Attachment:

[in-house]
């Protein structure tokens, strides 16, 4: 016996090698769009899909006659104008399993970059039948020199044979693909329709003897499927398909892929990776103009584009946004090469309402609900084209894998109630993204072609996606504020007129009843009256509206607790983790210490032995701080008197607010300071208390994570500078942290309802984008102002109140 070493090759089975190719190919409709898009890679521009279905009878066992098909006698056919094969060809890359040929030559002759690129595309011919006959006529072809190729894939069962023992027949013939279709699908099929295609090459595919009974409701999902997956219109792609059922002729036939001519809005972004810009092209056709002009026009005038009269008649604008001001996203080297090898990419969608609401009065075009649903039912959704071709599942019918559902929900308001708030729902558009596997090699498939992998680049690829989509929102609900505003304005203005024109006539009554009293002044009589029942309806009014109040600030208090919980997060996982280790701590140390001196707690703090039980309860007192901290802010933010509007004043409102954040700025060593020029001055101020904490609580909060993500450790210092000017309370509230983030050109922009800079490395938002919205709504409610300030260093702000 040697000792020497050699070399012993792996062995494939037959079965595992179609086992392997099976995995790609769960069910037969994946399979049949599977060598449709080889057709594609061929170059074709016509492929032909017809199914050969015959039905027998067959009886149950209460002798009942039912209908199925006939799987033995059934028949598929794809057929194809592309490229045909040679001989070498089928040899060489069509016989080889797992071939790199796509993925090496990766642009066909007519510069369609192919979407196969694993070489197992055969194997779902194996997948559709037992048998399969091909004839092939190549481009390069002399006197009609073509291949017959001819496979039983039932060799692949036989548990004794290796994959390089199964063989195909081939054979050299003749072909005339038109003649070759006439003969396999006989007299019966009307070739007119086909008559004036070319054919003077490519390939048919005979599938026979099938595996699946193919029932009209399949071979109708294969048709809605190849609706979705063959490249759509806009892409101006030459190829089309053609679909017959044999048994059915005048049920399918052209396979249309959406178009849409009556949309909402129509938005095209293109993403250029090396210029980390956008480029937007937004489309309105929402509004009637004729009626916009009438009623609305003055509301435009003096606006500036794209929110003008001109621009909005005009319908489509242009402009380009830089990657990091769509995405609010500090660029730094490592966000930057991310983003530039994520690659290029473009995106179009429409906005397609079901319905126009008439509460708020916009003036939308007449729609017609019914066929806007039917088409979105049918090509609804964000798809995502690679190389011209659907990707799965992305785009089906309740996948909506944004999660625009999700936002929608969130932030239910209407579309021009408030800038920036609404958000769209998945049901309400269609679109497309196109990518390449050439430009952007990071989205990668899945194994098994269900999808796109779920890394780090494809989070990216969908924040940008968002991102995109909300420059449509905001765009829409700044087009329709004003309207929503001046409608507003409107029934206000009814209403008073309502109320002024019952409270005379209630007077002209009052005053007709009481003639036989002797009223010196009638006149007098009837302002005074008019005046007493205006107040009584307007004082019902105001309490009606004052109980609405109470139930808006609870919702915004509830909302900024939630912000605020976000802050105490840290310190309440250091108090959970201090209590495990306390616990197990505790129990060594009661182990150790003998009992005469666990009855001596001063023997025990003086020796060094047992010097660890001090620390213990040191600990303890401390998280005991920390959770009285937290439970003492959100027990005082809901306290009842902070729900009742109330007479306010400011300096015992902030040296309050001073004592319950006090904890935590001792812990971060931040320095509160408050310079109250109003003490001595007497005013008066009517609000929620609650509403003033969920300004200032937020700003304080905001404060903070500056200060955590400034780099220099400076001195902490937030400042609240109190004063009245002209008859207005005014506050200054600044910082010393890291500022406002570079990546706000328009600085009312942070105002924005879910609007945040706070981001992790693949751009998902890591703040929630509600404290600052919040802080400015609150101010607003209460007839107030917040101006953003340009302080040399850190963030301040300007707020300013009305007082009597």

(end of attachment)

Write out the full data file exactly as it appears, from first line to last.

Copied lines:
[in-house]
């Protein structure tokens, strides 16, 4: 016996090698769009899909006659104008399993970059039948020199044979693909329709003897499927398909892929990776103009584009946004090469309402609900084209894998109630993204072609996606504020007129009843009256509206607790983790210490032995701080008197607010300071208390994570500078942290309802984008102002109140 070493090759089975190719190919409709898009890679521009279905009878066992098909006698056919094969060809890359040929030559002759690129595309011919006959006529072809190729894939069962023992027949013939279709699908099929295609090459595919009974409701999902997956219109792609059922002729036939001519809005972004810009092209056709002009026009005038009269008649604008001001996203080297090898990419969608609401009065075009649903039912959704071709599942019918559902929900308001708030729902558009596997090699498939992998680049690829989509929102609900505003304005203005024109006539009554009293002044009589029942309806009014109040600030208090919980997060996982280790701590140390001196707690703090039980309860007192901290802010933010509007004043409102954040700025060593020029001055101020904490609580909060993500450790210092000017309370509230983030050109922009800079490395938002919205709504409610300030260093702000 040697000792020497050699070399012993792996062995494939037959079965595992179609086992392997099976995995790609769960069910037969994946399979049949599977060598449709080889057709594609061929170059074709016509492929032909017809199914050969015959039905027998067959009886149950209460002798009942039912209908199925006939799987033995059934028949598929794809057929194809592309490229045909040679001989070498089928040899060489069509016989080889797992071939790199796509993925090496990766642009066909007519510069369609192919979407196969694993070489197992055969194997779902194996997948559709037992048998399969091909004839092939190549481009390069002399006197009609073509291949017959001819496979039983039932060799692949036989548990004794290796994959390089199964063989195909081939054979050299003749072909005339038109003649070759006439003969396999006989007299019966009307070739007119086909008559004036070319054919003077490519390939048919005979599938026979099938595996699946193919029932009209399949071979109708294969048709809605190849609706979705063959490249759509806009892409101006030459190829089309053609679909017959044999048994059915005048049920399918052209396979249309959406178009849409009556949309909402129509938005095209293109993403250029090396210029980390956008480029937007937004489309309105929402509004009637004729009626916009009438009623609305003055509301435009003096606006500036794209929110003008001109621009909005005009319908489509242009402009380009830089990657990091769509995405609010500090660029730094490592966000930057991310983003530039994520690659290029473009995106179009429409906005397609079901319905126009008439509460708020916009003036939308007449729609017609019914066929806007039917088409979105049918090509609804964000798809995502690679190389011209659907990707799965992305785009089906309740996948909506944004999660625009999700936002929608969130932030239910209407579309021009408030800038920036609404958000769209998945049901309400269609679109497309196109990518390449050439430009952007990071989205990668899945194994098994269900999808796109779920890394780090494809989070990216969908924040940008968002991102995109909300420059449509905001765009829409700044087009329709004003309207929503001046409608507003409107029934206000009814209403008073309502109320002024019952409270005379209630007077002209009052005053007709009481003639036989002797009223010196009638006149007098009837302002005074008019005046007493205006107040009584307007004082019902105001309490009606004052109980609405109470139930808006609870919702915004509830909302900024939630912000605020976000802050105490840290310190309440250091108090959970201090209590495990306390616990197990505790129990060594009661182990150790003998009992005469666990009855001596001063023997025990003086020796060094047992010097660890001090620390213990040191600990303890401390998280005991920390959770009285937290439970003492959100027990005082809901306290009842902070729900009742109330007479306010400011300096015992902030040296309050001073004592319950006090904890935590001792812990971060931040320095509160408050310079109250109003003490001595007497005013008066009517609000929620609650509403003033969920300004200032937020700003304080905001404060903070500056200060955590400034780099220099400076001195902490937030400042609240109190004063009245002209008859207005005014506050200054600044910082010393890291500022406002570079990546706000328009600085009312942070105002924005879910609007945040706070981001992790693949751009998902890591703040929630509600404290600052919040802080400015609150101010607003209460007839107030917040101006953003340009302080040399850190963030301040300007707020300013009305007082009597």